Kellogg Company (K) inks deal to divest certain cookies, pie crusts, fruit and fruit-flavored snacks, and ice cream cones businesses to Ferrero.
Stocks that moved substantially or traded heavily on Monday: Kellogg Co., down $1.36 to $56.02 The food company is selling its iconic Keebler cookie brand and other businesses to Ferrero for $1.3 billion. ...
The Dow Jones Industrial Average closed higher Monday following news of a surge in China's manufacturing output and signs of progress in the U.S.-China trade talks. rose after analysts at Oppenheimer raised their price target on the online retailing giant. Stocks ended on a high note Monday following the strongest reading of manufacturing output in China in at least eight months and further indications of progress in the U.S.-China trade talks.
Examine Kellogg Company's corporate structure to identify major subsidiaries. Explore the large acquisitions that make up operating units today.
In a move to concentrate on reshaping and revamping its brand portfolio, Kellogg Co. (NYSE:K) announced on Monday it is selling its cookie and fruit snacks businesses to Italian confectioner Ferrero Group for $1.3 billion. Warning! GuruFocus has detected 4 Warning Signs with K. Click here to check it out. The divestiture, which was announced last November, represents a portion of Kellogg's North American snacking business, encompassing cookie brands Keebler, Mother's, Famous Amos, Murray's as well as Little Brownie Bakers, which is one of the producers of the Girl Scouts' popular cookies.
Kellogg is selling Keebler cookies and other brands for $1.3 billion, about $2.6 billion less than it spent on that brand alone 17 years ago. Food producers are trying to find new brands with more growth potential after sweeping shifts in consumer taste, particularly in the U.S. The value of household names like Keebler has deteriorated as families seek food and snack alternatives that are at least perceived to be healthier.
Kellogg news about the company's decision to sell its Keebler business has K stock down on Monday.Source: Shutterstock This deal will has Kellogg (NYSE:K) selling Keebler, as well as other related businesses, to confectionery company Ferrero. Ferrero is willing to pay a pretty penny for the business too. It will spend $1.30 billion in cash to acquire Keebler.The Kellogg news means that Ferrero is going to be responsible for several brands under the Keebler banner. This includes Mother's, Famous Amos, Murray's, and Murray's Sugar Free. It will also have it handling the creation of cookies sold by the Girl Scouts of the U.S.A.InvestorPlace - Stock Market News, Stock Advice & Trading TipsThe deal between the two companies will have Ferrero obtaining a strong business. Keebler and the other businesses were responsible for $900 million in net sales and $75 million in operating profit during 2018."This divestiture is yet another action we have taken to reshape and focus our portfolio, which will lead to reduced complexity, more targeted investment, and better growth," Steve Cahillane, Kellogg Chairman and CEO, said in a statement. "Divesting these great brands wasn't an easy decision, but we are pleased that they are transitioning to an outstanding company with a portfolio in which they will receive the focus and resources to grow." * The Elite 8 Stocks to Buy for Massive Outperformance According to Kellogg, it is expecting the deal to be less than 5% dilutive to its earnings per share in 2019. It notes that this is assuming that the cash from the deal is used to pay down outstanding debt.K stock was down 1% as of noon Monday. More From InvestorPlace * 2 Toxic Pot Stocks You Should Avoid * 10 Tech Stocks That Transformed Their Business * 8 Genomic Testing Stocks That Can Ease the Sting of Theranos * 7 Weak Blue-Chip Stocks to Trim Immediately As of this writing, William White did not hold a position in any of the aforementioned securities.Compare Brokers The post Kellogg News: K Stock Slips on Keebler Sale appeared first on InvestorPlace.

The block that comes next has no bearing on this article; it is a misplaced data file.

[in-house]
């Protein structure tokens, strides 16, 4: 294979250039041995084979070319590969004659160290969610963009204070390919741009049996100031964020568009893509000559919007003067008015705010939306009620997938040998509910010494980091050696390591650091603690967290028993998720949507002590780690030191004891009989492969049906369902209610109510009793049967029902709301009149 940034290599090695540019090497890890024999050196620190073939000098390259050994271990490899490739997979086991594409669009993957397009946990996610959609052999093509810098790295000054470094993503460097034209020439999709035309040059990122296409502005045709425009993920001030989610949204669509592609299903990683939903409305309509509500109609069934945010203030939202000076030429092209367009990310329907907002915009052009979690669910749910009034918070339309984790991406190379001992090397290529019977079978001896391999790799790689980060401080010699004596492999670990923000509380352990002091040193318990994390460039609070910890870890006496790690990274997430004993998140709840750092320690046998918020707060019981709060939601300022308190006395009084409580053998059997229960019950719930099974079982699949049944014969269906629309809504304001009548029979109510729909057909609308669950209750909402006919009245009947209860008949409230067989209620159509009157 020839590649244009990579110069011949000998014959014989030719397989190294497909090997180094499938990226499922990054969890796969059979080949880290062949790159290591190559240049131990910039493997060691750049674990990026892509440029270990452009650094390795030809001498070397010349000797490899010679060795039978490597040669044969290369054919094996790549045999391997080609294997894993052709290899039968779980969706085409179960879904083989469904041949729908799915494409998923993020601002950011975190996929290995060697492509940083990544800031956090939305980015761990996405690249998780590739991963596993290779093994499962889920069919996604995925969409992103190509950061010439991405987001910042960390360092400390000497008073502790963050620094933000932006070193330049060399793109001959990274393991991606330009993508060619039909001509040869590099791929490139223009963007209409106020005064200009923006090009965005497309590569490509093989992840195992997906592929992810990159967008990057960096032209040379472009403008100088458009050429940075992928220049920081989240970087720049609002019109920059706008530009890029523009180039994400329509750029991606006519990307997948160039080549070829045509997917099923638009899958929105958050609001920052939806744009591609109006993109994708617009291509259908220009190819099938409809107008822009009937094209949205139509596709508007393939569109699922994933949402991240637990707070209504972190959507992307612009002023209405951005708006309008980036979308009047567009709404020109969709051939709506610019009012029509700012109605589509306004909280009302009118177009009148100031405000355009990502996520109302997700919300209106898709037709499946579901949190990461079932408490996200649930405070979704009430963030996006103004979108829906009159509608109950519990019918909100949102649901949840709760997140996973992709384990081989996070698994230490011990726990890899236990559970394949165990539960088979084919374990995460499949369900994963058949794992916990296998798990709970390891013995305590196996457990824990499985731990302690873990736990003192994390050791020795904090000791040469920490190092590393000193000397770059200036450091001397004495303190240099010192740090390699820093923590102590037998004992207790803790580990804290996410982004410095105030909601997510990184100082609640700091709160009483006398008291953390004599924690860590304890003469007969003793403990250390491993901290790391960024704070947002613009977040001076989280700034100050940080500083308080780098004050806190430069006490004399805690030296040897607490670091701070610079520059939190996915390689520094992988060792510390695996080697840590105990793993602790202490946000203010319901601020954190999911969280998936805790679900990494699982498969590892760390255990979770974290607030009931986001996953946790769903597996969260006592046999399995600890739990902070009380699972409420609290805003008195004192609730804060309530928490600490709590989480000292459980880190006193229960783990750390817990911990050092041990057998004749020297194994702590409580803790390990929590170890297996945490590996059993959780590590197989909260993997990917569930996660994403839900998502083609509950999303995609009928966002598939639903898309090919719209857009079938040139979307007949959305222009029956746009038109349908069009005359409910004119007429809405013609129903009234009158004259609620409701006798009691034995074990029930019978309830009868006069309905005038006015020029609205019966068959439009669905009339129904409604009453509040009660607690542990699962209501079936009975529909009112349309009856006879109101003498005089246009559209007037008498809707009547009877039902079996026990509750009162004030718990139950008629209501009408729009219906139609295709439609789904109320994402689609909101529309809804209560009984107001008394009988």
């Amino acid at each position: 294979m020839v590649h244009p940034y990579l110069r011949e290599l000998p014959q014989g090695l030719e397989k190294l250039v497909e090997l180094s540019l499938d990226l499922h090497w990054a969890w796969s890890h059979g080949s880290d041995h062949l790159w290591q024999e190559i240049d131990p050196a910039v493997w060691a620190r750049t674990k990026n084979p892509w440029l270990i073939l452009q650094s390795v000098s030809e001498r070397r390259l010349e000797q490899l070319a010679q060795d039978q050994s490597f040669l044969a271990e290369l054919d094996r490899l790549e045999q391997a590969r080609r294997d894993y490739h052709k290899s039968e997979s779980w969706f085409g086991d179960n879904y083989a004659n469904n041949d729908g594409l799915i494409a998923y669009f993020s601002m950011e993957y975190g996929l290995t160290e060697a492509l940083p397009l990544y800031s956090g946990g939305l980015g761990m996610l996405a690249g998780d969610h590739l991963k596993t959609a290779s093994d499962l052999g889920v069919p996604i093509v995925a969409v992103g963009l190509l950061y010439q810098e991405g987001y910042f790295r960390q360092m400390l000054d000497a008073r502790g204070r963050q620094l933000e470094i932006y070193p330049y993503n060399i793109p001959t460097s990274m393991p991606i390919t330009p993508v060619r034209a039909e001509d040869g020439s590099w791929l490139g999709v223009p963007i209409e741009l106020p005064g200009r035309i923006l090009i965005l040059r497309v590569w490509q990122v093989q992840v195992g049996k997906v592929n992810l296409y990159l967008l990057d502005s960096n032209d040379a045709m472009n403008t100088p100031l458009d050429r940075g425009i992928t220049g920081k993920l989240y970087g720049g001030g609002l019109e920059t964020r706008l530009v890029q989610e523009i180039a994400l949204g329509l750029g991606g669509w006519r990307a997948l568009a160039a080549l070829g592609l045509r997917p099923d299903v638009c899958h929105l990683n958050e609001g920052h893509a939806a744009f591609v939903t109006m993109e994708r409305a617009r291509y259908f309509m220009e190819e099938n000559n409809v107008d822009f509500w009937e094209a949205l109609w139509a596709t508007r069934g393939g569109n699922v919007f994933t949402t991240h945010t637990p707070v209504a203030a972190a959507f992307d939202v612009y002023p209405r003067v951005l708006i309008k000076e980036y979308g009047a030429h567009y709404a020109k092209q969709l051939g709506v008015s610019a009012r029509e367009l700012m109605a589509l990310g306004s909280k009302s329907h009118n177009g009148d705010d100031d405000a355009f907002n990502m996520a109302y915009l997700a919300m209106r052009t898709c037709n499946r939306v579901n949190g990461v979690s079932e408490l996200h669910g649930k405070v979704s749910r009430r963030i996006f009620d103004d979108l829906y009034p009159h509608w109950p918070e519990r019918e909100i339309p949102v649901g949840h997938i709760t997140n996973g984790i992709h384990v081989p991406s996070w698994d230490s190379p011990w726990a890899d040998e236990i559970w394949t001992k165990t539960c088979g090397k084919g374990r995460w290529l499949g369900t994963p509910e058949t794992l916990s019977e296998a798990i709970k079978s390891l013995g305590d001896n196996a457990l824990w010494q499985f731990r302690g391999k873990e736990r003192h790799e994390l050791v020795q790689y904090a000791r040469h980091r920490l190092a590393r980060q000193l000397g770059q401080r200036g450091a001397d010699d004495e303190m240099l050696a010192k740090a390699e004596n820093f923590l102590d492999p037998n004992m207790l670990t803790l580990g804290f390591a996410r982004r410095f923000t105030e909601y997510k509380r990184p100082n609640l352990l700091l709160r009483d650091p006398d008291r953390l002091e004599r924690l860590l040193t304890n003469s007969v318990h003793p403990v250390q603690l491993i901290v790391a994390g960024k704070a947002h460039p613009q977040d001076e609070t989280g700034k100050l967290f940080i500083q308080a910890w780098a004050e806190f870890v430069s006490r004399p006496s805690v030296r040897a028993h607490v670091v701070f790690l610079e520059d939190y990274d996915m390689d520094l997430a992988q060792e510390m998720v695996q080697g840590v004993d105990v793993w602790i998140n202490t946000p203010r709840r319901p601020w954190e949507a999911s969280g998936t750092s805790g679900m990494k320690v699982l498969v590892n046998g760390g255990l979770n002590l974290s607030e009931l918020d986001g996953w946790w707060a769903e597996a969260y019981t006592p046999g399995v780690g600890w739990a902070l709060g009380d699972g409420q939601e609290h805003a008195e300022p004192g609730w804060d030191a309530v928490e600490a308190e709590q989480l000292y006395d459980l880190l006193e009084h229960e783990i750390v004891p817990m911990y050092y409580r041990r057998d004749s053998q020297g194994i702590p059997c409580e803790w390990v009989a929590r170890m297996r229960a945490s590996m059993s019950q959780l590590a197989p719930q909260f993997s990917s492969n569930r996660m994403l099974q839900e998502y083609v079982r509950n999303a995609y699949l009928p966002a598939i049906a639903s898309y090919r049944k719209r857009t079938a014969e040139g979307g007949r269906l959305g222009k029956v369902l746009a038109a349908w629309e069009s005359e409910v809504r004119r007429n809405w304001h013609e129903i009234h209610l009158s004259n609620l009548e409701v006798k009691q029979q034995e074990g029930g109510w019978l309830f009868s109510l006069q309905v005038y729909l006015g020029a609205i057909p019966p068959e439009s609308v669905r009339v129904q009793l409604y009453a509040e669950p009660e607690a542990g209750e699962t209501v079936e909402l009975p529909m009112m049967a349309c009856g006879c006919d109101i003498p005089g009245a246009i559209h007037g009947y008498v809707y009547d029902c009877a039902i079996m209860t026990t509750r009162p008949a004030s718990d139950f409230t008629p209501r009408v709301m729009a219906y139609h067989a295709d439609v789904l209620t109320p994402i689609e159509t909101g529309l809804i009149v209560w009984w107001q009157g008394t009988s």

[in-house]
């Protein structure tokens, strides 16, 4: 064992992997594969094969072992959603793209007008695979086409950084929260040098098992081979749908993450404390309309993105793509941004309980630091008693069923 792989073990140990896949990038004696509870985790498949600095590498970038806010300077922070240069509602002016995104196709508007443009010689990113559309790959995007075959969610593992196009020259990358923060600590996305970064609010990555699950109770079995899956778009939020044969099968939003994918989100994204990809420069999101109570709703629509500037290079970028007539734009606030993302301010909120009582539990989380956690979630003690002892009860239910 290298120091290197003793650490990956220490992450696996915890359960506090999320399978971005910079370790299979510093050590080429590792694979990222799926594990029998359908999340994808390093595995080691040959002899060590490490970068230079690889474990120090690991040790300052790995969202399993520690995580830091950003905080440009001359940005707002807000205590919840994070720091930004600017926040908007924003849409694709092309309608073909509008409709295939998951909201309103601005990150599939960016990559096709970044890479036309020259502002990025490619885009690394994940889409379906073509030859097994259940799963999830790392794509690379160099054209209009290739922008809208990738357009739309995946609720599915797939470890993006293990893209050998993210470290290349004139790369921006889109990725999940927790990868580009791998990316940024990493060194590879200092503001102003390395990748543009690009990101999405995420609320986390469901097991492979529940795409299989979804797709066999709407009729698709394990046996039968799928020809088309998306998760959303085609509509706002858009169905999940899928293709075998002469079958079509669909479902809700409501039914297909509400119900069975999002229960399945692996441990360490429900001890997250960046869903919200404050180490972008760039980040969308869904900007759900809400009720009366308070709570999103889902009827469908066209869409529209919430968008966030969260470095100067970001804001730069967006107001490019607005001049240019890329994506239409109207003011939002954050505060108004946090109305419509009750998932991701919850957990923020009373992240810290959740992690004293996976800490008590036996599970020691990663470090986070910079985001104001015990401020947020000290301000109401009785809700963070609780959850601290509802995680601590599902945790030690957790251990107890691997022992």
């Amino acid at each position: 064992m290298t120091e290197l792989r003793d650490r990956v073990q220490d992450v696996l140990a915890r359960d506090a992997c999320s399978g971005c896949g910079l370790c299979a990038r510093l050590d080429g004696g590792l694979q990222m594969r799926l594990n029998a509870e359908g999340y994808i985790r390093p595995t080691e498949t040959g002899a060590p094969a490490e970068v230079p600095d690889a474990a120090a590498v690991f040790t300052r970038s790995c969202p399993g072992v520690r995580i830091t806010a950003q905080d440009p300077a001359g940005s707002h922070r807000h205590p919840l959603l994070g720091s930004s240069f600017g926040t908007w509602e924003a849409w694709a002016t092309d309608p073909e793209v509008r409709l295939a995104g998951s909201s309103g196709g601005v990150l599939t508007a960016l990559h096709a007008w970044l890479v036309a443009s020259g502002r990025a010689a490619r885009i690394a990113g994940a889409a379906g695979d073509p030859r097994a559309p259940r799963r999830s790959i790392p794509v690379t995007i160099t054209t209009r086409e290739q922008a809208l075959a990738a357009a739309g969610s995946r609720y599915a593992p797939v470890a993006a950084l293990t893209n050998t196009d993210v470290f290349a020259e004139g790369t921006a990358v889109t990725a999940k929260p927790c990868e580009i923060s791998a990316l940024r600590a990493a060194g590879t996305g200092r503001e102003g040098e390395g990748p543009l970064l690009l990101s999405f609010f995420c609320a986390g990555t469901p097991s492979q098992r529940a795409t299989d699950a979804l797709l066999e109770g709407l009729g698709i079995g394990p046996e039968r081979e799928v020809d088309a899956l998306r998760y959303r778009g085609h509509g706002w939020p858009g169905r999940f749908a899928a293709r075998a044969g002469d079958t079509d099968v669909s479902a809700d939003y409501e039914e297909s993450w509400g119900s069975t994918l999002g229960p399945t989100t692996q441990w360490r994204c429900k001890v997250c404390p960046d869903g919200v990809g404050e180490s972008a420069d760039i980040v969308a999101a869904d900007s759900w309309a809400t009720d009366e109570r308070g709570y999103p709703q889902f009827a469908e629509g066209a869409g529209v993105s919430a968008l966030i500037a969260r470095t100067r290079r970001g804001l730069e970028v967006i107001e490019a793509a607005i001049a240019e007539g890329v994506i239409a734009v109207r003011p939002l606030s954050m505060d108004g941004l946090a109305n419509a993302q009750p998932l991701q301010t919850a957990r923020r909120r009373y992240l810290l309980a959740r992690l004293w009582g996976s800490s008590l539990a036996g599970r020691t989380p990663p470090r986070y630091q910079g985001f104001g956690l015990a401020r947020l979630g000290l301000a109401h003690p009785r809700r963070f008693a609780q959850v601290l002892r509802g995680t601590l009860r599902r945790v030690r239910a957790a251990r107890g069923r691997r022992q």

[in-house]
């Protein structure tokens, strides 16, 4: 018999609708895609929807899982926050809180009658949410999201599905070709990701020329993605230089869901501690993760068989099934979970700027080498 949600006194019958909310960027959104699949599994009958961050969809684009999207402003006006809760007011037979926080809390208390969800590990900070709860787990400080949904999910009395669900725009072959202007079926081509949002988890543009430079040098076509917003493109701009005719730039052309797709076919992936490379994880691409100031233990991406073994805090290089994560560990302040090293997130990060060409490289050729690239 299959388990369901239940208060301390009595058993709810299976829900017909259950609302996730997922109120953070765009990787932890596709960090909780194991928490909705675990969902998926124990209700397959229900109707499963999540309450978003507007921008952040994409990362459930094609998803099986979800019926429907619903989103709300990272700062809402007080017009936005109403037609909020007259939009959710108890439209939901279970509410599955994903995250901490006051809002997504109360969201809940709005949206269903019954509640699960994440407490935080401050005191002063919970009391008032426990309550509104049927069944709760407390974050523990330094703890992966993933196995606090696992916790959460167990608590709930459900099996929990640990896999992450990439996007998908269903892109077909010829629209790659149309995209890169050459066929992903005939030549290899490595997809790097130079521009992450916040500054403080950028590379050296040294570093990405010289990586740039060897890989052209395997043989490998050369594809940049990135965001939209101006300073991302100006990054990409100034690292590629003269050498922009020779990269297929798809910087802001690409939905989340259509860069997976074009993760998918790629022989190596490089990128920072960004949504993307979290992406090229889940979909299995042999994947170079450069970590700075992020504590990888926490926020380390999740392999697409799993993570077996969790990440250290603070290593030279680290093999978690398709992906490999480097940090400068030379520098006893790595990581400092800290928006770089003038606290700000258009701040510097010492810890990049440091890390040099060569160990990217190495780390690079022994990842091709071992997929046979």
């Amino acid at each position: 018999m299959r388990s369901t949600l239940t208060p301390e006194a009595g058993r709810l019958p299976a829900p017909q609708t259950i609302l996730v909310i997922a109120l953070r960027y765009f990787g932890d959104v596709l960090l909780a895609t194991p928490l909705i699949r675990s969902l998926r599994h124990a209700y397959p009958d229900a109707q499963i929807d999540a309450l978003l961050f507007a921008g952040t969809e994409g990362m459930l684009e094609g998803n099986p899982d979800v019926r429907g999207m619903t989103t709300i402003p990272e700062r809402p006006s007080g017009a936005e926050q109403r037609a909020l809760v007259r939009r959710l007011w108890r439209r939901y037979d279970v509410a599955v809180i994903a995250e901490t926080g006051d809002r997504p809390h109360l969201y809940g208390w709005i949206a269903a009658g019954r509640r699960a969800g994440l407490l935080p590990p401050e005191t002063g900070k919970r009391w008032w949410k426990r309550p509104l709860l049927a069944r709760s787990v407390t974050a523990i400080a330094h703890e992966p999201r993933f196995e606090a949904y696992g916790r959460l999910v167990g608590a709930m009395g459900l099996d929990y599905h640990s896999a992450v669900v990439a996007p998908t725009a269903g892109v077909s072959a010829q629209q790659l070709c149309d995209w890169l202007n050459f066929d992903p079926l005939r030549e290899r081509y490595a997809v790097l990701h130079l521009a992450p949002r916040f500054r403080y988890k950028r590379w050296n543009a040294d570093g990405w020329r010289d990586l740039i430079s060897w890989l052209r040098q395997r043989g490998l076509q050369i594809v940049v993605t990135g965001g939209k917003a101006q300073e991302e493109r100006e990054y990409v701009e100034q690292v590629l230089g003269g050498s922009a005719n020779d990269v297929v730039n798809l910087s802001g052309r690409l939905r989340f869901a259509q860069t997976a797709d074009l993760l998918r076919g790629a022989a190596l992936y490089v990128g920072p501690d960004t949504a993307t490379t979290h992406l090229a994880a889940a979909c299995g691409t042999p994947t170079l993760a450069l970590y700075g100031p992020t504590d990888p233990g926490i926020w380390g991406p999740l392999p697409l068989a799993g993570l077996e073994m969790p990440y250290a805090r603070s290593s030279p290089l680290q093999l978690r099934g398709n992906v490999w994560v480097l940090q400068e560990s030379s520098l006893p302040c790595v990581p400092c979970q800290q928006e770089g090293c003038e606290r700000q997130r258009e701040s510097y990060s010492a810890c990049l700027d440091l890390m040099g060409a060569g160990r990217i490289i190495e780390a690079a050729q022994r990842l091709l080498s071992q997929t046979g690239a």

Kellogg Company (K) has agreed to sell its Keebler, Famous Amos and fruit snacks brands to Italian confectionery company Ferrero Rocher for $1.3 billion.
U.S. food group Kellogg Co has agreed to sell its Keebler biscuits brand and other assets to Nutella maker Ferrero for $1.3 billion as it focuses on its core cereals and snacks businesses. The deal comes as packaged food companies struggle to adjust to changing consumer tastes and rising demand for low-sugar, healthier items. Monday's transaction is Ferrero's fourth acquisition in the Unites States since 2017 as it looks to expand in a key market for chocolate and biscuits, an area where it is growing rapidly.